Okay yes it is true that that bushing is not mounted in a manner to accept a massive amount of sideloading, I am not argueing that. If you want to build a wishbone 3 link with parallel lower arms (or vise versa) you want the mounting bolt for the bushing to be rotated by 90*. This is not an issue for setups like mine where the LCAs are triangulated more severly then most TJ people have on their uppers and can run no track bar. If the those setups work without excessive lateral movement then I don't see why much force would be applied to the side of that joint. It seems very obvious to me but many cannot grasp this concept, lateral forces on that joint are transfered into a push/pull rather then sideload when the LCAs are triangulated.

Parallel links suck ass! If you can do without them do it. Just look at a bone stock TJ, theirs are not parallel either. They are not as triangulated as mine but far from parallel too.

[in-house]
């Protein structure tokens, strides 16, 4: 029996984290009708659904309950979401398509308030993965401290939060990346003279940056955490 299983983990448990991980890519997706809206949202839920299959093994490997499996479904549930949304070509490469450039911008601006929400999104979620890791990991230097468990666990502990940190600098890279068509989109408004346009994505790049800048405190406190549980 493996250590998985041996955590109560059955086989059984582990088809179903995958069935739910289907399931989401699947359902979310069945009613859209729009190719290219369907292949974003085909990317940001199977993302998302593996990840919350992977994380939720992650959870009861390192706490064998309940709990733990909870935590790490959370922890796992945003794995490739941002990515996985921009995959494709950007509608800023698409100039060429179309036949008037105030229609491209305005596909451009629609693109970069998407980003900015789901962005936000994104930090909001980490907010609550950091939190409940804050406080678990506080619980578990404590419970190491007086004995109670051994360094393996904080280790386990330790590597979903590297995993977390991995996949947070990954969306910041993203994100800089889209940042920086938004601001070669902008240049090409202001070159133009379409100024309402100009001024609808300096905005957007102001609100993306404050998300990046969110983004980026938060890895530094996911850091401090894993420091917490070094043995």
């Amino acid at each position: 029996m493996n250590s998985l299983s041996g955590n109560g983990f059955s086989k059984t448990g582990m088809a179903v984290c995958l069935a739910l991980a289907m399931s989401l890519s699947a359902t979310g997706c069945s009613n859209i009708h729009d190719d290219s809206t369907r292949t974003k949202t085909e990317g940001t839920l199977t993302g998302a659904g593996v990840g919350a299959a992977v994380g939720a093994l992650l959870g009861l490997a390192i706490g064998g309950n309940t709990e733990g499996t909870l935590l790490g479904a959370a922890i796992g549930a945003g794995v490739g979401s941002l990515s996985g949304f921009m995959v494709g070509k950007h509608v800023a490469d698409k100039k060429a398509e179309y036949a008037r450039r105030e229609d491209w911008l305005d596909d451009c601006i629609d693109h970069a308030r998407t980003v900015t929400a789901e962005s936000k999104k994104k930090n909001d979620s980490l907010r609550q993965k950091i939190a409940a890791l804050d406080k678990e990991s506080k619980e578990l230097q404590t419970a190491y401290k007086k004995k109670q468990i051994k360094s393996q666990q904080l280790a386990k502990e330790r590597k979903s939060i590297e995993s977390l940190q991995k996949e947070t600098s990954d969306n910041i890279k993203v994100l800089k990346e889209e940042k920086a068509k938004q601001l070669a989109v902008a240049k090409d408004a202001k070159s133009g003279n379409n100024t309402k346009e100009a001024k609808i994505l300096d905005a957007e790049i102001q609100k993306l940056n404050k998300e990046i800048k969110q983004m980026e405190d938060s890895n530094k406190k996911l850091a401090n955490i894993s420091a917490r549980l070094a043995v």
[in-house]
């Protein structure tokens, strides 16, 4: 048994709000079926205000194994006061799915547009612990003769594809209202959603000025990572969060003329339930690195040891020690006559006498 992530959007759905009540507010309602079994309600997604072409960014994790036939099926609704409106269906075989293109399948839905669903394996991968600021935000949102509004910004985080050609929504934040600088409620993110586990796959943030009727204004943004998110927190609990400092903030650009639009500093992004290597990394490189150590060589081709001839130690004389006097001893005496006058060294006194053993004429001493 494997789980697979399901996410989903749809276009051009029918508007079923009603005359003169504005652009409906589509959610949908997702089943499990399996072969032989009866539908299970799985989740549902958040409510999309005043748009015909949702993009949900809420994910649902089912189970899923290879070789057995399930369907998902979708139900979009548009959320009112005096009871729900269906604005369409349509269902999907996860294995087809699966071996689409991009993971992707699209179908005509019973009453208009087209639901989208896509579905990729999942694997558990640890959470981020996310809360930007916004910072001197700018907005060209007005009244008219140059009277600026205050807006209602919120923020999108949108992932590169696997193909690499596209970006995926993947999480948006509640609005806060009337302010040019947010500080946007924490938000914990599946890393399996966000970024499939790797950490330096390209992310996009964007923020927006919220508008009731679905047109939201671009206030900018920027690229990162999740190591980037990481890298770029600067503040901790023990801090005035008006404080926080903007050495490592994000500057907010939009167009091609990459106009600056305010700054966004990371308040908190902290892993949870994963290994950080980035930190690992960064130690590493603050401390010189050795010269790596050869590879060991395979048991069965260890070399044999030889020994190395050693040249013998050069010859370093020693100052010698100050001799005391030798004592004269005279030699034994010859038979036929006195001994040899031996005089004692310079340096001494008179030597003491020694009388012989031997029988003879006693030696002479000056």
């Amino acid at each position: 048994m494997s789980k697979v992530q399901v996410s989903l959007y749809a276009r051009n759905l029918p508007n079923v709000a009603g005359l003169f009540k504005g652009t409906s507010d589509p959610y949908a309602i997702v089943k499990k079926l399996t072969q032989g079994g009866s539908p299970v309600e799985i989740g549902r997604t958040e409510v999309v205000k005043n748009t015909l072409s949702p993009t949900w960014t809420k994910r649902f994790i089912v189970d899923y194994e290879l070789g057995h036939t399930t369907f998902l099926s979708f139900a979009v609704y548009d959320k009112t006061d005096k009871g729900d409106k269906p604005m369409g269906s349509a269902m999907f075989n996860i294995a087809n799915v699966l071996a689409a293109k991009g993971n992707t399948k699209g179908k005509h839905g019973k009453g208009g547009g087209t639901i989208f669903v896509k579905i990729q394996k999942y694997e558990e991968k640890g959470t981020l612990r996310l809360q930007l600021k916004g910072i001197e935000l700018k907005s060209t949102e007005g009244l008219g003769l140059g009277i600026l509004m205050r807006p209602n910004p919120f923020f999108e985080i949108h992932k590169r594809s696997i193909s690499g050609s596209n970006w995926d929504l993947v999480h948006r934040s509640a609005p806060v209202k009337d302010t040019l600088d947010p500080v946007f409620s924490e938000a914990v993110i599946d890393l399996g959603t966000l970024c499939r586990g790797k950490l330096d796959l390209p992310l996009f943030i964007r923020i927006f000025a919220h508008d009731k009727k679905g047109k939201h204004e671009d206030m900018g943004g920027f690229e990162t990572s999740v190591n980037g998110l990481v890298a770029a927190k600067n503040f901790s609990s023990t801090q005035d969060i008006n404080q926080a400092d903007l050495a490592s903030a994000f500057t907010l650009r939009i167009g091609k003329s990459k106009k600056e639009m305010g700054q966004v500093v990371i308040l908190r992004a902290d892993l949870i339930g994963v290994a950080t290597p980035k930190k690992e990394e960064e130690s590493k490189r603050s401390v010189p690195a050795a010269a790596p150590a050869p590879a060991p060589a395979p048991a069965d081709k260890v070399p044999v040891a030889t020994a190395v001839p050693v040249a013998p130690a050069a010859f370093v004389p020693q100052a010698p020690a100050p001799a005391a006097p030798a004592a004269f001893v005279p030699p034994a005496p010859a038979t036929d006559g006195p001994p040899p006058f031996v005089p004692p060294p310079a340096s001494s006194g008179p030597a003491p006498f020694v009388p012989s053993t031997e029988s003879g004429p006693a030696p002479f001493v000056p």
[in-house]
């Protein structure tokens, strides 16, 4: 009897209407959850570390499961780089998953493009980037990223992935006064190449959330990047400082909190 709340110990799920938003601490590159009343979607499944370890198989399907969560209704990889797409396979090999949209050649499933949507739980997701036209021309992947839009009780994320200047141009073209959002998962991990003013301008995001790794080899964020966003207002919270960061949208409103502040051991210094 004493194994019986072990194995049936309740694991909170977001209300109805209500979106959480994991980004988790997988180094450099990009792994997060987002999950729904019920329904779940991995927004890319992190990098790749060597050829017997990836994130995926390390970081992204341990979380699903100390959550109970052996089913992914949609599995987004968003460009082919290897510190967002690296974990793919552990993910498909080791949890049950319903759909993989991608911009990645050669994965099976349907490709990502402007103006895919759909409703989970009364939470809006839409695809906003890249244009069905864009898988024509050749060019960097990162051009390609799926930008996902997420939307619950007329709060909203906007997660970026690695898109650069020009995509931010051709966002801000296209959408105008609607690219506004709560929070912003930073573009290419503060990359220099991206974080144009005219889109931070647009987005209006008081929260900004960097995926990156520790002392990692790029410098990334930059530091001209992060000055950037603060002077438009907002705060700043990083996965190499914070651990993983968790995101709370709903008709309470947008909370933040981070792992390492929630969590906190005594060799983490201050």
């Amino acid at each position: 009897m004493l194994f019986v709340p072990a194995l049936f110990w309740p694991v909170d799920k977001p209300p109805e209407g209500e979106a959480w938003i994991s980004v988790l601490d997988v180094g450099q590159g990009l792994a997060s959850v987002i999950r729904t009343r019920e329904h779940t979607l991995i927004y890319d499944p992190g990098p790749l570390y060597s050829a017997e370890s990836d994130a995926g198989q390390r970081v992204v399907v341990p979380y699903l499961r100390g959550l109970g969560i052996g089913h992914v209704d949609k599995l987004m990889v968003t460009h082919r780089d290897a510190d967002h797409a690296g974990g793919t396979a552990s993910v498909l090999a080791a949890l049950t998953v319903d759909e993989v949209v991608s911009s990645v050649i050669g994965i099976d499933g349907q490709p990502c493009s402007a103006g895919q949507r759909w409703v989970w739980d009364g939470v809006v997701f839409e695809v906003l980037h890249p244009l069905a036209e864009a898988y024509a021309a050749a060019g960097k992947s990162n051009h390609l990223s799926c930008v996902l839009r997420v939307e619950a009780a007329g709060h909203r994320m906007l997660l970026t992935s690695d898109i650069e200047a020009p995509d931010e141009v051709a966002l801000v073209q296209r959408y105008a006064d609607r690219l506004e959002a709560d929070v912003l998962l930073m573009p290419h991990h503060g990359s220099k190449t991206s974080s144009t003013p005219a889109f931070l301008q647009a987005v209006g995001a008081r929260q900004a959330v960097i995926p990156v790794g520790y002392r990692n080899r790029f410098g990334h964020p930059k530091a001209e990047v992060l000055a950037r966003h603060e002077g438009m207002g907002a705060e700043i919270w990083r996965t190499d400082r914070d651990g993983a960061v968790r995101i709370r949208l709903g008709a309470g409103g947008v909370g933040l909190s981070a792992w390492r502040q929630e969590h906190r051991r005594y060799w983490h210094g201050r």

·
Registered
Joined
·
10,490 Posts
IndyCJ said:


Bah! Smartass. :flipoff2:

Yea, first step in designing. What to measure? Where to measure? What factors you need to take into consideration when you measure? Etc.

How 'bout a group project? :flipoff2: I've got my rig setting in the garage (project, not yet complete) and say I want to do a 3 link rear for it. You tell me where to start, and I'll start measuring, and we'll design it 'online'. I'll take some pics, some measurements, and let you Jethro's start your gazinta's. :p
I would say t-case to rear axle. Figure out where you can mount the links to the frame.

Get pics, and measure everything, then online hack fab can start:D
 
1 - 20 of 59 Posts
Top